The Second World War - Bomb Damage at Head Office
Second World War - Branches

Air raid damage to the Bank's Head Office in Broad Street was limited to shrapnel marks on the building's exterior (still visible over 70 years later) and some percussion damage. By the time that the repair of this war damage to the Bank's premises came to be considered in 1946, the main consideration in relation to the Head Office was one of general repair and maintenance. The difficulties involved in getting building work done in the immediate post-war period are illustrated in the reports of the Bank's Finance & General Purposes Sub-Committee (who sought the advice of the building's Architect, T Cecil Howitt) that are reproduced below.


The percussion damage  that required attention after the cessation of hostilities was the decorative windows that faced the Broad Street loggia from the ground floor's north corridor. This wall contained four such windows, that depicted Industry & Progress;Commerce & Integrity; Labour & Perseverance; and Banking & Finance. The repair of these windows was the subject of correspondence between Mr Howitt and the John Hardman Studios. The John Hardman Studios were founded in 1838, and were one of the world's leading manufacturers of stained glass; their main workshop was at Newhall Hill in Birmingham's Jewellery Quarter.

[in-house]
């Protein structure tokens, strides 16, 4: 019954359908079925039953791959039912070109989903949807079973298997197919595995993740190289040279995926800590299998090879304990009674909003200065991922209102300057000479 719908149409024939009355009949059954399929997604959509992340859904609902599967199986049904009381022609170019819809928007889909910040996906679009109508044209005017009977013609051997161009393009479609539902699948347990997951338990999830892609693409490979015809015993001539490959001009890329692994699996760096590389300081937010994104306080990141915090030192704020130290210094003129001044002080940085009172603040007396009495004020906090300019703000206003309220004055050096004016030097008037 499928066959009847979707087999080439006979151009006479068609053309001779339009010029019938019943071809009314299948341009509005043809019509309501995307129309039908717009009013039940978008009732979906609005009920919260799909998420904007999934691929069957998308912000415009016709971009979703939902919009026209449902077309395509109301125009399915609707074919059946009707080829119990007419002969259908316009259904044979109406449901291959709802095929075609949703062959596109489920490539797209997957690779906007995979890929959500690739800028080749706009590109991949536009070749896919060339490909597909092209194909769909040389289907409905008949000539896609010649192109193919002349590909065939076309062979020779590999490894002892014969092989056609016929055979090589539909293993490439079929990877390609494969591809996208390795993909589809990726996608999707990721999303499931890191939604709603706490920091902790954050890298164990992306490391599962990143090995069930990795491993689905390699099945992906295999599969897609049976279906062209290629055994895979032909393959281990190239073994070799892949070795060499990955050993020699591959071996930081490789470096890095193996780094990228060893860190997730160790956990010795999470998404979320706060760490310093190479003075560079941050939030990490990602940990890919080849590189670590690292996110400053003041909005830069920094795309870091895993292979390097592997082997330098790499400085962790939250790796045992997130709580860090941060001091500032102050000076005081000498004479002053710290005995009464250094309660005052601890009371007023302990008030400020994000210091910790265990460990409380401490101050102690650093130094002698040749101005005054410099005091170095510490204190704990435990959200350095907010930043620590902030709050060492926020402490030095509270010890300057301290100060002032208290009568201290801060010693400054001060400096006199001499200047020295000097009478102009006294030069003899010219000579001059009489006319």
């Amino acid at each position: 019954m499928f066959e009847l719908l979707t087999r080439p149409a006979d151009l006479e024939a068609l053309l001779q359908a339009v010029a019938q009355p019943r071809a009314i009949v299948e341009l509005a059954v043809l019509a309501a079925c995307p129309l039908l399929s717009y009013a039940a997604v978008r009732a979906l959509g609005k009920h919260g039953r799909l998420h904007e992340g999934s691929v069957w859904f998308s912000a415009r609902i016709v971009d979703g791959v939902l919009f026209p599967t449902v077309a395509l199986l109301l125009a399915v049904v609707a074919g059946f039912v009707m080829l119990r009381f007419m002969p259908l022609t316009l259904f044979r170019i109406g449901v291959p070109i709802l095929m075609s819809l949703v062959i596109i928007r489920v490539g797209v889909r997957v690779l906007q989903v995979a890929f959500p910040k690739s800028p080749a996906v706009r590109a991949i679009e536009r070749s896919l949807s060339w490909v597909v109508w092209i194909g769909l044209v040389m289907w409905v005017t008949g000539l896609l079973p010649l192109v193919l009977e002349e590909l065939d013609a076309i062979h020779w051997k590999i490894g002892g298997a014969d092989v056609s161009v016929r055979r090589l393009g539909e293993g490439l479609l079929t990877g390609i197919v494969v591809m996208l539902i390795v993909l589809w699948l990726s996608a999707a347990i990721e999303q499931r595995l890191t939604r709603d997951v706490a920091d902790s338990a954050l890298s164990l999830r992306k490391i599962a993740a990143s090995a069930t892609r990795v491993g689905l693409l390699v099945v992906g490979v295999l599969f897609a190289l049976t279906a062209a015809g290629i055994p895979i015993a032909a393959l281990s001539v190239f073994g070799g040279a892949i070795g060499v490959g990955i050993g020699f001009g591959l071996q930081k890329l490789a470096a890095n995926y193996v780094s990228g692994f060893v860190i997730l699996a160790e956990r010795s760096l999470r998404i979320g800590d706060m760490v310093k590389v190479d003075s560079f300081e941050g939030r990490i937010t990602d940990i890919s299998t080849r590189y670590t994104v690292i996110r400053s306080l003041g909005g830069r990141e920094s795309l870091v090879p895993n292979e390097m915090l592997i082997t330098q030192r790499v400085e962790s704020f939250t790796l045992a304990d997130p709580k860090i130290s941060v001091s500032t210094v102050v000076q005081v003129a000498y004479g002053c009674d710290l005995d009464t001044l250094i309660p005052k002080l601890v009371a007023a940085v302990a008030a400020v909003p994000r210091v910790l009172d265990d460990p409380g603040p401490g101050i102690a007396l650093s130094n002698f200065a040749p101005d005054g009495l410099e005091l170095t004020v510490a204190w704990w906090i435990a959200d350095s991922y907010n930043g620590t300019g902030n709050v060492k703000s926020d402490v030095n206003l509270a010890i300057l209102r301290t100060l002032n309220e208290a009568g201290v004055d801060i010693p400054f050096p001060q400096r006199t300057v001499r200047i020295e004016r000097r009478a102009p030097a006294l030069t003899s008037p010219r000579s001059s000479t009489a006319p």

Head Office - Repairs and Decorations

(Finance & General Purposes Sub-Committee: July 15th 1946)

Mr Howitt (the Architect) attended before your Sub-Committee and stated that in his opinion no good purpose would be served in deferring the question of the repairs and decorations which were necessary in respect of the Head Office of the Bank. He informed the Sub-Committee that there were approximately 650 items which included items in respect of War Damage in addition to ordinary maintenance.

Mr Howitt intimated that he was not impressed with the 'cost plus' system which would slow down the work and preferred to have a fixed amount in respect of the work involved.

The necessary Authorities have been approached for licences and the position was clarified in the following letter to the General Manager from the City Surveyor dated 27th May, 1946.

Dear Sir

Ministry of Health Circular 123/45

Licensing of Building Work

Maintenance and War Damage Repairs Municipal Bank - Head Office

In reply to your letter of the 6th May enclosing copy of specification and schedule of maintenance and war damage repairs to be carried out at the above, I confirm that no building licence is required for work of this nature on property vested in the Corporation. I would, however, remind you that the Ministry desire all Local Authorities to adopt the same standard of work, viz, wartime standard, as those which they observe when considering applications for building licences from owners of private property.

If it is your intention to proceed with this work forthwith, I must remind you that I am not authorised to issue W.B.A. Priority for any controlled material you may require, as such priority is restricted to the supply of material for new housing accommodation only.

I return the specifications and schedule herewith.

I am,

Yours faithfully,

Herbert J Manzoni,

City Engineer & Surveyor.

Some of the work to be done would not require much material and Mr Howitt thought that W.B.A. priority might be secured for such items as special glass windows, masonry and granite work.